Posted on: September 18, 2011 12:19 am
Edited on: September 18, 2011 12:20 am
Posted by Tom Fornelli
1. Oklahoma's defense is championship caliber. Having to go to Tallahassee to face a top five team in Florida State in only your second game of the season is not an easy test for any team. That being said, it was still a test that Oklahoma passed on Saturday night. Now, it was not a pretty game, particularly for Oklahoma's offense, as Landry Jones and the Sooners looked as discombobulated as I can ever remember them being in the last few seasons. Thankfully the Sooners defense was more than up to the task. Florida State scored 96 points in its first two games of the season, but the Sooners held the Seminoles to 310 yards of total offense and only 13 points.
The Sooners also brought the wood on defense, handing out some big hits -- including a scary one on Florida State receiver Kenny Shaw that ended up with Shaw immobilized on a stretcher -- and knocking quarterback E.J. Manuel out of the game. It was nice that the world finally got a chance to see just how good this unit is since the Sooners offense struggled so much. If Will Venables' unit keeps playing like this for the rest of the year, it's going to be hard to beat Oklahoma.
2. Texas needs to run the ball more. Texas's offense looked the best it has all season on Saturday afternoon in the Rose Bowl -- something about that venue for the Longhorns -- and it wasn't just because Garrett Gilbert had been replaced by Case McCoy. No, while McCoy and David Ash played well enough, it was the ground game that really carried the Longhorns. Texas rushed for 284 yards against the Bruins on Saturday, led by Malcolm Brown's 110 yards. Fozzy Whittaker also rushed for 63 yards and 2 touchdowns. Still, the more I see of Malcolm Brown running the football, the more I begin to feel that Texas may have finally found the back it has been looking for since the days of Ricky Williams and Cedric Benson.
3. If you offer the Big 12 cupcakes it will eat all of them up, possibly even the wax paper that comes with them. On Saturday Texas Tech, Missouri, Baylor, Texas A&M and Kansas State played New Mexico, Western Illinois, Stephen F. Austin, Idaho and Kent State respectively. In those five games the Big 12 schools outscored their opponents 250-20. Of those 20 points, 13 were scored by New Mexico and the other 7 were scored by Idaho on the Vandals' final possession of the game. Though I suppose it's possible Stephen F. Austin might have managed a touchdown against Baylor if the two teams had been allowed to play a fourth quarter.
4. Seth Doege is somewhat accurate with a football. Speaking of Texas Tech's scrimmage against New Mexico, quarterback Seth Doege made some history in the Raiders' 59-13 win. Doege completed 40 of 44 passes for 401 yards and 5 touchdowns. And he did this without playing in the final quarter. Still, the truly remarkable thing is that Doege's completion percentage of 91% is the highest completion percentage in NCAA history in a single game for a quarterback with at least 40 pass attempts. Who knew Texas Tech quarterbacks would still be re-writing history books even after Tommy Tuberville came to Lubbock?
5. Steele Jantz may not be the greatest thing ever. Last week I was very impressed with Steele Jantz's performance against Iowa, and apparently so was the Big 12 as he was named the conference's offensive player of the week. Well, let's hope the Big 12 wasn't watching Jantz on Friday night. Steele threw three interceptions in his first four passes of the game. Yet, somehow, someway, Jantz was able to recover from that terrible start and help lead the Cyclones to a comeback victory over UConn, giving Iowa State its first 3-0 start to a season since 2005. Iowa State would go on to finish the 2005 season 7-5 following a loss to TCU in the Houston Bowl.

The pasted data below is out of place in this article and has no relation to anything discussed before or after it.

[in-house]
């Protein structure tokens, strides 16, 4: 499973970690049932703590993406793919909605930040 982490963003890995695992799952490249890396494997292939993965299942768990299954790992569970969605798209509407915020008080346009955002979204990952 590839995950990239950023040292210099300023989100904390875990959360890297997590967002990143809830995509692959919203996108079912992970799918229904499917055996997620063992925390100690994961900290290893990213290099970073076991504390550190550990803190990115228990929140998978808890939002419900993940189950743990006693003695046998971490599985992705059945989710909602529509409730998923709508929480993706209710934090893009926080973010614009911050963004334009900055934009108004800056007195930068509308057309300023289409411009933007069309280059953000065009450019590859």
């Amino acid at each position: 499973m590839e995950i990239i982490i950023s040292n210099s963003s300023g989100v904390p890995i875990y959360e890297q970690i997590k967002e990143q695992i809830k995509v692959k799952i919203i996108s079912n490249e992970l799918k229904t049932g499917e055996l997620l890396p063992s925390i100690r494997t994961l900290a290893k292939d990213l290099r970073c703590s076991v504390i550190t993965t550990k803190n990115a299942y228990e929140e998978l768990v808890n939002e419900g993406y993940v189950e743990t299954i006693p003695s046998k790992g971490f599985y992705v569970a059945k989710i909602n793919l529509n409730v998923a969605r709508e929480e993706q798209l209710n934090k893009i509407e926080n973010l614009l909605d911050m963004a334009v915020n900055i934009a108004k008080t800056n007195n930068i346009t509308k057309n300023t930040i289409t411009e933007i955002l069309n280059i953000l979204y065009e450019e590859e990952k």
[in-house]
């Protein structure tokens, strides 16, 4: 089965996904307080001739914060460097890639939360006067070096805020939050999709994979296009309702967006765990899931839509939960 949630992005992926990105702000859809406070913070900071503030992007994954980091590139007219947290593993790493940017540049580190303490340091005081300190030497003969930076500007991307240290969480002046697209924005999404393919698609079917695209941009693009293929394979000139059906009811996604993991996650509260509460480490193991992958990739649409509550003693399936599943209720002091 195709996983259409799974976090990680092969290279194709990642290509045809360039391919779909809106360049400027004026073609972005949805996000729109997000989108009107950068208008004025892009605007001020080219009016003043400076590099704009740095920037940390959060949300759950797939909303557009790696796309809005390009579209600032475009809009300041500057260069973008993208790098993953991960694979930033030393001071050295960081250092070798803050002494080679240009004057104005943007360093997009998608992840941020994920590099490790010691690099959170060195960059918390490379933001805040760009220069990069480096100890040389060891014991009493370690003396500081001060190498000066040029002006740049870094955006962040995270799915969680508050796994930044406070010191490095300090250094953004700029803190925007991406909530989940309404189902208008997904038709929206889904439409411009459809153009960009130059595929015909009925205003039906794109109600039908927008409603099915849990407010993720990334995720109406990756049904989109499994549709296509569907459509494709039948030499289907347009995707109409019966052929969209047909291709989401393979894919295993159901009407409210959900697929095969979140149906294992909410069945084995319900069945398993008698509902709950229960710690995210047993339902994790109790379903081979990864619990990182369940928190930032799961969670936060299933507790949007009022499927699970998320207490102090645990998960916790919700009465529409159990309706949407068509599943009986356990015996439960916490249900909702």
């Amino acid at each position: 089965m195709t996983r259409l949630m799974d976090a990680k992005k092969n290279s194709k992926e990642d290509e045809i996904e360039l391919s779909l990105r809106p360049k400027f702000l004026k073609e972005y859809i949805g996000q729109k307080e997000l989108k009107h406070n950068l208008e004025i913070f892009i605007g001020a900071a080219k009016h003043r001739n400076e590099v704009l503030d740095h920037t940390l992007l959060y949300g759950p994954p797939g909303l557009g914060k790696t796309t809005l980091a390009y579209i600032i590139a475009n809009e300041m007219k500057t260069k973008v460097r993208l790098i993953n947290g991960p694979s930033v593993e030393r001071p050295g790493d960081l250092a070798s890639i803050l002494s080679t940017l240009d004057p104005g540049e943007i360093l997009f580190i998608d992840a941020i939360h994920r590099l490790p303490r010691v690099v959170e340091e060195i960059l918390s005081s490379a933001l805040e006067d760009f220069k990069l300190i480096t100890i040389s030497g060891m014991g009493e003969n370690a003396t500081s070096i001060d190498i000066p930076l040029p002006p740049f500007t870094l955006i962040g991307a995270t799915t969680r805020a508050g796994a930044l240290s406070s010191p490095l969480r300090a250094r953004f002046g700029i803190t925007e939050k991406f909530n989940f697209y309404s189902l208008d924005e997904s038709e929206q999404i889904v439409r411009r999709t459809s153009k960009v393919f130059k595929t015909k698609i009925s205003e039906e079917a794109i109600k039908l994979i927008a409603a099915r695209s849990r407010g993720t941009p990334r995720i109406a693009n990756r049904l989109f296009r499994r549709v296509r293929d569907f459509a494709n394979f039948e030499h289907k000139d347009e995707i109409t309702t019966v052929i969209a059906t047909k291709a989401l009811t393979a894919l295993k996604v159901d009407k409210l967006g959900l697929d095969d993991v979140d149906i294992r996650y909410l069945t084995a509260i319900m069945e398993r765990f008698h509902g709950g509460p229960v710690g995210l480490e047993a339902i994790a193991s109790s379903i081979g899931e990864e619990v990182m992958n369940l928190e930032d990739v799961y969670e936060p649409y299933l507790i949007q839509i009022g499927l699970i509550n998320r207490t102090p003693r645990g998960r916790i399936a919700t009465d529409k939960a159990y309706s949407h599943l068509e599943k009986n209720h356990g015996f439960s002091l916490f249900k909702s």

6. The Kansas defense is terrible. I know that Georgia Tech's option offense can be tough to handle. I know this. Still, I don't care how tough it is to stop, that's no excuse for allowing it to rack up 768 yards of offense against you. No that is not a typo, and yes you read it right. SEVEN HUNDRED SIXTY-EIGHT yards of total offense. That includes 604 yards rushing! Georgia Tech ran the ball 50 times and averaged 12.1 yards per carry! Georgia Tech also scored a 95-yard touchdown on its first play from scrimmage, and then tossed in a 63-yard touchdown run, a 67-yard touchdown pass and a 52-yard touchdown pass just for added flavor. It was one of the most embarrassing performances I've seen from a defense in a long time, and that includes pee-wee games.
7. Weather is terrible too, but not as terrible as Kansas' defense. Once again college football saw games have to be ended early, as Baylor's 48-0 win over Stephen F. Austin ended after only three quarters. Which means that Robert Griffin's brilliant night (20/22 for 265 yards and 3 touchdowns, 78 yards rushing) likely won't count in the NCAA record books. To make matters worse, storms in Tulsa postponed the Oklahoma State/Tulsa game long enough that it is yet to kickoff as of the time this post was published.
Tags: Baylor, Big 12, Case McCoy, Cedric Benson, David Ash, E.J. Manuel, Florida State, Fozzy Whittaker, Garrett Gilbert, Georgia Tech, Idaho, Iowa, Iowa State, Kansas, Kansas State, Kenny Shaw, Kent State, Landry Jones, Malcolm Brown, Missouri, New Mexico, Oklahoma, Oklahoma State, Ricky Williams, Robert Griffin, Robert Griffin III, Seth Doege, Steele Jantz, Stephen F. Austin, TCU, Texas, Texas A&M, Texas Tech, Tom Fornelli, Tommy Tuberville, Tulsa, UConn, Western Illinois, What I Learned, Will Venables
Posted on: August 4, 2011 4:30 pm
Edited on: August 4, 2011 4:31 pm
Posted by Tom Fornelli
On Thursday the new and controversial Longhorn Network announced a slate of programming that it will begin airing in the coming weeks. On the whole there's nothing all that groundbreaking in the lineup. There will be a show in which Mack Brown talks with Vince Young, Ricky Williams and Colt McCoy. There's also a look back at the 2005 national championship season, and your standard greatest games fare.
Being the visionary that I am, however, I decided to take a peak into my crystal ball to get a glimpse at what the Longhorn Network will be showing a little over a year from now. Let me tell you, there's going to be some must-see television going on.
High School Football - It's just like Friday Night Lights, except without a script, Connie Britton and every game ending on an unrealistic, last-second touchdown. What it will have, though, is plenty of Texas recruits.